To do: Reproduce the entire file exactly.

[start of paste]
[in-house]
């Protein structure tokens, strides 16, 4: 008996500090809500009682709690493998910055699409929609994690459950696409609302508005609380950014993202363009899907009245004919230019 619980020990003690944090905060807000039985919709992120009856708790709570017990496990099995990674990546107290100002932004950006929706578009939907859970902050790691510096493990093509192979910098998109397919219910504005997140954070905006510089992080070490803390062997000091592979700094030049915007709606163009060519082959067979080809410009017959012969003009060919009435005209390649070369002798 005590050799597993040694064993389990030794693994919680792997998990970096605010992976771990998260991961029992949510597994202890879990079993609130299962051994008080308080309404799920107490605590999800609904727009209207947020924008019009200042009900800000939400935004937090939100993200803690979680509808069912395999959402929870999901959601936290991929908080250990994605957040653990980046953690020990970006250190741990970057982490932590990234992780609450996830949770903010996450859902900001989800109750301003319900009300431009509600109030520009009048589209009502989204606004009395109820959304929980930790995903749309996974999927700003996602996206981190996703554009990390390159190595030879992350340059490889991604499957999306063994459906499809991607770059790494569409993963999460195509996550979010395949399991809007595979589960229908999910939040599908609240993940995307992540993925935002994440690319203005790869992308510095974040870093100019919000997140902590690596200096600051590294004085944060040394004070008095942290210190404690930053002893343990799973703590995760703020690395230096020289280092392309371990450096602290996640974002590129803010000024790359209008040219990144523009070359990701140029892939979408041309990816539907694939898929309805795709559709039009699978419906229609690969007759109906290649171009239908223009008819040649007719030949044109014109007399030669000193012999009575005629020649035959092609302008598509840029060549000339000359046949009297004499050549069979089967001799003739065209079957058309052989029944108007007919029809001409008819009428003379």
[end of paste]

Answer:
[in-house]
């Protein structure tokens, strides 16, 4: 008996500090809500009682709690493998910055699409929609994690459950696409609302508005609380950014993202363009899907009245004919230019 619980020990003690944090905060807000039985919709992120009856708790709570017990496990099995990674990546107290100002932004950006929706578009939907859970902050790691510096493990093509192979910098998109397919219910504005997140954070905006510089992080070490803390062997000091592979700094030049915007709606163009060519082959067979080809410009017959012969003009060919009435005209390649070369002798 005590050799597993040694064993389990030794693994919680792997998990970096605010992976771990998260991961029992949510597994202890879990079993609130299962051994008080308080309404799920107490605590999800609904727009209207947020924008019009200042009900800000939400935004937090939100993200803690979680509808069912395999959402929870999901959601936290991929908080250990994605957040653990980046953690020990970006250190741990970057982490932590990234992780609450996830949770903010996450859902900001989800109750301003319900009300431009509600109030520009009048589209009502989204606004009395109820959304929980930790995903749309996974999927700003996602996206981190996703554009990390390159190595030879992350340059490889991604499957999306063994459906499809991607770059790494569409993963999460195509996550979010395949399991809007595979589960229908999910939040599908609240993940995307992540993925935002994440690319203005790869992308510095974040870093100019919000997140902590690596200096600051590294004085944060040394004070008095942290210190404690930053002893343990799973703590995760703020690395230096020289280092392309371990450096602290996640974002590129803010000024790359209008040219990144523009070359990701140029892939979408041309990816539907694939898929309805795709559709039009699978419906229609690969007759109906290649171009239908223009008819040649007719030949044109014109007399030669000193012999009575005629020649035959092609302008598509840029060549000339000359046949009297004499050549069979089967001799003739065209079957058309052989029944108007007919029809001409008819009428003379």